The traditional medical system of a small Bahamian island is explored through a health survey of 83% of the population and an analysis of the activities and materials of the two main native health 'professionals'--the healing specialist and the 'herbalist'. The present findings suggest that the Bimini medical system has historically been efficacious in the treatment and management of many health problems on the island. Part of the success may be attributed to the resourceful utilization of indigenous medicinal plant species, several of which contain chemical substances that may be curatively effective against a number of diseases as claimed. In recent years the island has experienced a relatively smooth process of medical modernization including the increased availability of 'westernized' health care and the gradual supplementation of the herbal remedies by imported patent and prescription medications.
PubMed ID
710170 View in PubMed
Less detail

[Psychiatric services in New Caledonia].

https://arctichealth.org/en/permalink/ahliterature249430
Source
Ann Med Psychol (Paris). 1977 Nov;2(4):599-605
Publication Type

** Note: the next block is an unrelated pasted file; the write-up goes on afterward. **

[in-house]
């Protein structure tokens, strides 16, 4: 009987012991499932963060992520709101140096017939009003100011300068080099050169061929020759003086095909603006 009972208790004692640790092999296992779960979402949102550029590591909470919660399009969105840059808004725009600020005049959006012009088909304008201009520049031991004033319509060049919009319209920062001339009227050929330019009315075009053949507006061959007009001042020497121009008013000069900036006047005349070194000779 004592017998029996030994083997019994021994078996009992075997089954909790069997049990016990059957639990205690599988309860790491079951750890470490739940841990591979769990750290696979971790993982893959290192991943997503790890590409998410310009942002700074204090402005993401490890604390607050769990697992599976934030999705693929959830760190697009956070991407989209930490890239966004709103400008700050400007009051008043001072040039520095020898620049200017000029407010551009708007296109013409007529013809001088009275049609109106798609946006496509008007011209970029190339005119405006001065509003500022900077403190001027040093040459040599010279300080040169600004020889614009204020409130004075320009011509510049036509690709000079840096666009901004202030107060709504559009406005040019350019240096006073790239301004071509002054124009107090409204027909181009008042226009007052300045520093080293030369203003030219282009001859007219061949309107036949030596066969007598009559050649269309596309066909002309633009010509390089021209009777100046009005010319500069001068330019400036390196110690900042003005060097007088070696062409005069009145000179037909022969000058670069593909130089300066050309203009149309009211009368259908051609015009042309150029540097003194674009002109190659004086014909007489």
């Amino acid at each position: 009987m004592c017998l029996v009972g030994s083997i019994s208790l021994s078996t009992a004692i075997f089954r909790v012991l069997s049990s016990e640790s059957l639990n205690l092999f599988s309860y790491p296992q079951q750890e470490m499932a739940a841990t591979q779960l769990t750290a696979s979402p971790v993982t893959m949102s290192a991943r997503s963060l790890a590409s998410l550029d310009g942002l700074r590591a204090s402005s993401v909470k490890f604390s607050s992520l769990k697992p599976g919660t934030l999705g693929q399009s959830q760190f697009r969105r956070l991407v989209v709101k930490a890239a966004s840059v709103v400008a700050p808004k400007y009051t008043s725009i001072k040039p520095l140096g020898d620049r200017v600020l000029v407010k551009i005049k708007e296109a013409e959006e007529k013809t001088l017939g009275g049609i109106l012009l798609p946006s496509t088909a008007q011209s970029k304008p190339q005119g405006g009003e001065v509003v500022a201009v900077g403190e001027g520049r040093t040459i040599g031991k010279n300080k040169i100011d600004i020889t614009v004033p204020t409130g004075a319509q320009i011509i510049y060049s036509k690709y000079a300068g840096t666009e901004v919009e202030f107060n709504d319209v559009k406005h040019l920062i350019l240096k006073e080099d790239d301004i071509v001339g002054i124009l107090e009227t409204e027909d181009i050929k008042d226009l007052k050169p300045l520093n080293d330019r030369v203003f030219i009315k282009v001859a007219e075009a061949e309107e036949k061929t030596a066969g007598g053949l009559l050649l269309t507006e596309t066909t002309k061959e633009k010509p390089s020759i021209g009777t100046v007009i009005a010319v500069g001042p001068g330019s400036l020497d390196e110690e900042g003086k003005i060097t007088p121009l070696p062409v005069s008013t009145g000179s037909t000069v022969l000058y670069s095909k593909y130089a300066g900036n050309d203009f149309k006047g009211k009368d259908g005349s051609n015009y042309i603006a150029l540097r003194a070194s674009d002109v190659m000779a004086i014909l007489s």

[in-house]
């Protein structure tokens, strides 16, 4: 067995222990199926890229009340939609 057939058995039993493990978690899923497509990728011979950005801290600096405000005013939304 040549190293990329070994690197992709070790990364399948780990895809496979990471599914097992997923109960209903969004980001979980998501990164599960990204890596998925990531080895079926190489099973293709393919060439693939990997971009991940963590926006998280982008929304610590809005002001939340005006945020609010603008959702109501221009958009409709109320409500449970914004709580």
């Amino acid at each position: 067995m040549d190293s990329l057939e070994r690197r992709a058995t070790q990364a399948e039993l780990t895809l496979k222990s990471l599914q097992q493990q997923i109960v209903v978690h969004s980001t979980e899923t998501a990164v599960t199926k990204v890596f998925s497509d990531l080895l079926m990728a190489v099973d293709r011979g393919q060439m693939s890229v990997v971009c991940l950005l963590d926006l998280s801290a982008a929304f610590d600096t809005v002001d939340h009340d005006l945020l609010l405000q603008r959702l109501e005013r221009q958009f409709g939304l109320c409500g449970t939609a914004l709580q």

Article
Date
Nov-1977
Author
R. Berthomieu
Source
Ann Med Psychol (Paris). 1977 Nov;2(4):599-605
Date
Nov-1977
Language
French
Publication Type
Article
Keywords
Female
Hospices
Humans
Male
Mental Disorders - therapy
Mental health services
New Caledonia
Psychiatric Department, Hospital
Abstract
The author describes Psychiatric hositals and psychiatric practice in Nouvelle-Calédonie, with historical and modern datas. The indigenous traditional psychiatry (healing) of the melanesians (who are half of the total population) remains ill-known and separated of occidental modern medical practice.
PubMed ID
613892 View in PubMed
Less detail

Antibacterial activity of some indigenous plants used for the treatment of wounds in the Eastern Cape, South Africa.

https://arctichealth.org/en/permalink/ahliterature201258
Source
J Ethnopharmacol. 1999 Jul;66(1):103-6
Publication Type
Article
Date
Jul-1999
Author
D S Grierson
A J Afolayan
Author Affiliation
Botany Department, University of Fort Hare, Alice, South Africa.